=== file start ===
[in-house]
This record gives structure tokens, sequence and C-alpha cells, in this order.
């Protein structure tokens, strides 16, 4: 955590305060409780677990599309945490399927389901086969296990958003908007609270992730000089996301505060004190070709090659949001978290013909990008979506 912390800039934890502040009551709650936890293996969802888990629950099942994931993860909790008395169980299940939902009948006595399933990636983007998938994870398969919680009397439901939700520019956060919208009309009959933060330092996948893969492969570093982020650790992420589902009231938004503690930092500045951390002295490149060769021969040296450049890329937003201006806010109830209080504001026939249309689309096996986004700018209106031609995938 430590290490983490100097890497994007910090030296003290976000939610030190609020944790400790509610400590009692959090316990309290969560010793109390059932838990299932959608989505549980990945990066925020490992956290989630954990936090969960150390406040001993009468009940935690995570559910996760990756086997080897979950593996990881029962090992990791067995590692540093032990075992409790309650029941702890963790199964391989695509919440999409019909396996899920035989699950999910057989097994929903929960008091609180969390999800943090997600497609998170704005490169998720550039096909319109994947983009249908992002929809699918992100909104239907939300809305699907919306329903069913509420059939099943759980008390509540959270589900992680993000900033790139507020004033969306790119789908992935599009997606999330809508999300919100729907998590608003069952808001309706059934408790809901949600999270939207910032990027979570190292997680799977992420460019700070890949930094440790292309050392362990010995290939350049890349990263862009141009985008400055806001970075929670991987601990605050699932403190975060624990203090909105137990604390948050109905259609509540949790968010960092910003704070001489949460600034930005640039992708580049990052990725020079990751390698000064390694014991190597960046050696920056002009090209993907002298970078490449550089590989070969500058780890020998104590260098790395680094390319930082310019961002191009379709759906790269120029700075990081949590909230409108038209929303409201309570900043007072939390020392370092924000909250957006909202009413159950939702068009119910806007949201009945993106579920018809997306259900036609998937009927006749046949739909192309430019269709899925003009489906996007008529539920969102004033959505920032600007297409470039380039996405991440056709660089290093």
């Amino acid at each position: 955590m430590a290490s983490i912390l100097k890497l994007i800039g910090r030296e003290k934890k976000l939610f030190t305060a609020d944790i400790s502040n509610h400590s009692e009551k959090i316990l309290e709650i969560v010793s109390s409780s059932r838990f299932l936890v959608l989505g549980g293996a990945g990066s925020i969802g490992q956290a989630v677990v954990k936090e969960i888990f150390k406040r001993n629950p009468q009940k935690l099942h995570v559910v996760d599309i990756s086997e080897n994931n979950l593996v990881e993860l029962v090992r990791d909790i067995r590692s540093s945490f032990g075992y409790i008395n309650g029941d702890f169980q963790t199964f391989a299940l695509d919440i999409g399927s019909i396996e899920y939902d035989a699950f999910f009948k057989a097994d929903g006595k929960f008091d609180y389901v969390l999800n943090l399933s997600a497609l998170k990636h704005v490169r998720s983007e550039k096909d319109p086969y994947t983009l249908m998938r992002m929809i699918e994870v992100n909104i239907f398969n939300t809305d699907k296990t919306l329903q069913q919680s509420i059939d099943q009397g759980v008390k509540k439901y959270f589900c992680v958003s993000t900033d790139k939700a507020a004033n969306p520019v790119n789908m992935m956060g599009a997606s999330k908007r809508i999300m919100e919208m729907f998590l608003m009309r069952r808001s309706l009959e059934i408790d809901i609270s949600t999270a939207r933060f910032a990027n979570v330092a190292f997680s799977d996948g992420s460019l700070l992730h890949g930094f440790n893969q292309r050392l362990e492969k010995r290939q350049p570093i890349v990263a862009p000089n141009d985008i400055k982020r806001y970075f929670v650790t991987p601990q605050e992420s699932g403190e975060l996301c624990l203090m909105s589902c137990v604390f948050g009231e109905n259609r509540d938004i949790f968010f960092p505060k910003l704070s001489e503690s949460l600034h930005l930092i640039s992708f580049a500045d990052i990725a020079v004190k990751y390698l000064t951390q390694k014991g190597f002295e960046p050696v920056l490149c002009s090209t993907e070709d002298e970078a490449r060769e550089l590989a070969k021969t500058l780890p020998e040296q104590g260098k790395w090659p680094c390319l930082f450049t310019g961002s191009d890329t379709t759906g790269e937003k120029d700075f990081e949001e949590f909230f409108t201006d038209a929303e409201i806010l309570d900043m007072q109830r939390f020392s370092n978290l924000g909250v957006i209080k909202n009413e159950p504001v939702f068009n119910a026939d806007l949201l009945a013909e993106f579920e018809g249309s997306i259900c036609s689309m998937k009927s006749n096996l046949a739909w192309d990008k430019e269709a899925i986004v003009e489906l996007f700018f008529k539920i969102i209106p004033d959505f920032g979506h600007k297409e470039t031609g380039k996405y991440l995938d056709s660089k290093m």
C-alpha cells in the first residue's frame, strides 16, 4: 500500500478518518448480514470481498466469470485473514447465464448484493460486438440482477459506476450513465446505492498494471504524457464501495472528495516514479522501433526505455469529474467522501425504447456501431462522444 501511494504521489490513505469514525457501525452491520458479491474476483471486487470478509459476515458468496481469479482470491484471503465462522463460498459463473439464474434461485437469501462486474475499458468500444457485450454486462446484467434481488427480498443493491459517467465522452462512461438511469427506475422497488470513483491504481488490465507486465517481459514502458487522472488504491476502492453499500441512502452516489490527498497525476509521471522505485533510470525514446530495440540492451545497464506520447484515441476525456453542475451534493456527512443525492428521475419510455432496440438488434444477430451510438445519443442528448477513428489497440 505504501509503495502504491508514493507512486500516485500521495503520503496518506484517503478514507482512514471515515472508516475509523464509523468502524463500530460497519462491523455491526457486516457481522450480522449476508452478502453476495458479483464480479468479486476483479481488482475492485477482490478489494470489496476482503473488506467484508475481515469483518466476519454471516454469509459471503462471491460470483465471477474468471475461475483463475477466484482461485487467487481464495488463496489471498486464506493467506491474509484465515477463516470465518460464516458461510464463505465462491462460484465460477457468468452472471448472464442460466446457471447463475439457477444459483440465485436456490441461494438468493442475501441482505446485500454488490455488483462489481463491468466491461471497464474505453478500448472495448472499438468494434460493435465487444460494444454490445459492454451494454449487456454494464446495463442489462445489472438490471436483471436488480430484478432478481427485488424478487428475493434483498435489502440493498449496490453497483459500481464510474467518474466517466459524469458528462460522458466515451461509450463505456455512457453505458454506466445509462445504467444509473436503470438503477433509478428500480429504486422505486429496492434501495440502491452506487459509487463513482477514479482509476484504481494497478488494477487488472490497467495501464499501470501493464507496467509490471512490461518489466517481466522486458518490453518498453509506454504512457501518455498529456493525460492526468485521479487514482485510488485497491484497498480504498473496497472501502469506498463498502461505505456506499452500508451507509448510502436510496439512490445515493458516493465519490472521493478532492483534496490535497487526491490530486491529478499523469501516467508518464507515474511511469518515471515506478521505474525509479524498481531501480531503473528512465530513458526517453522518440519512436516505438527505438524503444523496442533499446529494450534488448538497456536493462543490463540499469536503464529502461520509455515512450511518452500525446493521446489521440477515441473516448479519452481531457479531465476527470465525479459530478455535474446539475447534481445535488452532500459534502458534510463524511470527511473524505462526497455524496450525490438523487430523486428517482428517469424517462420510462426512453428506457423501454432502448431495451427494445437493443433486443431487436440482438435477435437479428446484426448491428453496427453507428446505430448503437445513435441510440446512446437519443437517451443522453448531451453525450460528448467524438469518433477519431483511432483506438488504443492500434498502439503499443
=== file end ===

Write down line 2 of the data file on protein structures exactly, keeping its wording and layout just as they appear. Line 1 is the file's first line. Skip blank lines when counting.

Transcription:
This record gives structure tokens, sequence and C-alpha cells, in this order.